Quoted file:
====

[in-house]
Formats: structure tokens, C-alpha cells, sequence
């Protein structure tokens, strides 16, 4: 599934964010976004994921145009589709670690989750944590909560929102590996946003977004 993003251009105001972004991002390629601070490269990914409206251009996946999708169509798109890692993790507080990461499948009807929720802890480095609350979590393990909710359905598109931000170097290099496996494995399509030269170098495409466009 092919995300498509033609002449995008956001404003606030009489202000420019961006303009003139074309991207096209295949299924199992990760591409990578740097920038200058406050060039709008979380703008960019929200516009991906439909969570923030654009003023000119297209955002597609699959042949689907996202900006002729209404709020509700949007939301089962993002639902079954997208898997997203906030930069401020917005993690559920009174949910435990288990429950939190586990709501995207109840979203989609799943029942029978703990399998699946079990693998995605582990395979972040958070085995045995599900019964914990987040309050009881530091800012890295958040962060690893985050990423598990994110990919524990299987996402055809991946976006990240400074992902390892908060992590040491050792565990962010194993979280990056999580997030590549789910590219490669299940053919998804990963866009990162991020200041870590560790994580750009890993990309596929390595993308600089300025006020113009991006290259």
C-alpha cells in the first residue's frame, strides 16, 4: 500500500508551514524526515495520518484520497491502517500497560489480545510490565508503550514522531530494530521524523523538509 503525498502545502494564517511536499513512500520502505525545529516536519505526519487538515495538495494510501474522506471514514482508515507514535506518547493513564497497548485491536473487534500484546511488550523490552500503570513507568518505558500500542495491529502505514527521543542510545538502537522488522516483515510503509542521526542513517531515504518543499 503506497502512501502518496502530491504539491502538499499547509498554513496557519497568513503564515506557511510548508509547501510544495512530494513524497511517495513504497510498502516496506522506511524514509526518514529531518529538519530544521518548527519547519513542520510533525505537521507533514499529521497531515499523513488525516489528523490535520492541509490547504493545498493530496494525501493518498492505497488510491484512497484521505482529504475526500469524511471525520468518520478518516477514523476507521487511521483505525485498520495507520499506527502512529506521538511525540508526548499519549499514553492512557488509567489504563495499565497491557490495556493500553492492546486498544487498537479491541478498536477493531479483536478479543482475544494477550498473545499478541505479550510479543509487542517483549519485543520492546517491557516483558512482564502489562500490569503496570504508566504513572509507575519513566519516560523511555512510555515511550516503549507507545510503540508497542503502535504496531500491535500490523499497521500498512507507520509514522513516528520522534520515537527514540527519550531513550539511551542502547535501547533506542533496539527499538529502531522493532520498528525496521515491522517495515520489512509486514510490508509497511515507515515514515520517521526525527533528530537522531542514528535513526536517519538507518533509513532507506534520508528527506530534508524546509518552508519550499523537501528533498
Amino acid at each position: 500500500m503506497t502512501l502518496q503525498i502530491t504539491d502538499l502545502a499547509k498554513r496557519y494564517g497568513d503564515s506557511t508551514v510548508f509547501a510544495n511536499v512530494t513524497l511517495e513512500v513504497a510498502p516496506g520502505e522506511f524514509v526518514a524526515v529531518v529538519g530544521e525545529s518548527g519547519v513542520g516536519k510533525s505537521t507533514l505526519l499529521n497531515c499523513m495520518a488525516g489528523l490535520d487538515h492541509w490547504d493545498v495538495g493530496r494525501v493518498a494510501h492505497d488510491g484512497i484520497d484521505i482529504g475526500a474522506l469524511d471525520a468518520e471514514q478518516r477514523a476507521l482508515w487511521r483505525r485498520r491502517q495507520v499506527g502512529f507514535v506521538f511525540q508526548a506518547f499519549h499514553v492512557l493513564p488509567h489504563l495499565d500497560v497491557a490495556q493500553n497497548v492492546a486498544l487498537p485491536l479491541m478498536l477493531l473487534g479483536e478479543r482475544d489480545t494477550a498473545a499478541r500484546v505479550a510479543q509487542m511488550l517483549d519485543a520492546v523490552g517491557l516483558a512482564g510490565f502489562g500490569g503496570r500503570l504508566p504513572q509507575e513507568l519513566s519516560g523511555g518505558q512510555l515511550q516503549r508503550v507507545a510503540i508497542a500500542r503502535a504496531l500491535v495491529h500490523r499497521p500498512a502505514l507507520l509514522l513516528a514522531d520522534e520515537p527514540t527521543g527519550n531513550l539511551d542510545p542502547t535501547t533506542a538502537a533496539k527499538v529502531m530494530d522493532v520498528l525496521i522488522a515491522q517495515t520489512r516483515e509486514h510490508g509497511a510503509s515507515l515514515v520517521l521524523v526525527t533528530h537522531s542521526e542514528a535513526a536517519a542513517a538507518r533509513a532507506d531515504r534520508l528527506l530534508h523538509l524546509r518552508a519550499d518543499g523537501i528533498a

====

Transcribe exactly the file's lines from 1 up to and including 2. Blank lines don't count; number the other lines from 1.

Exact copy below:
[in-house]
Formats: structure tokens, C-alpha cells, sequence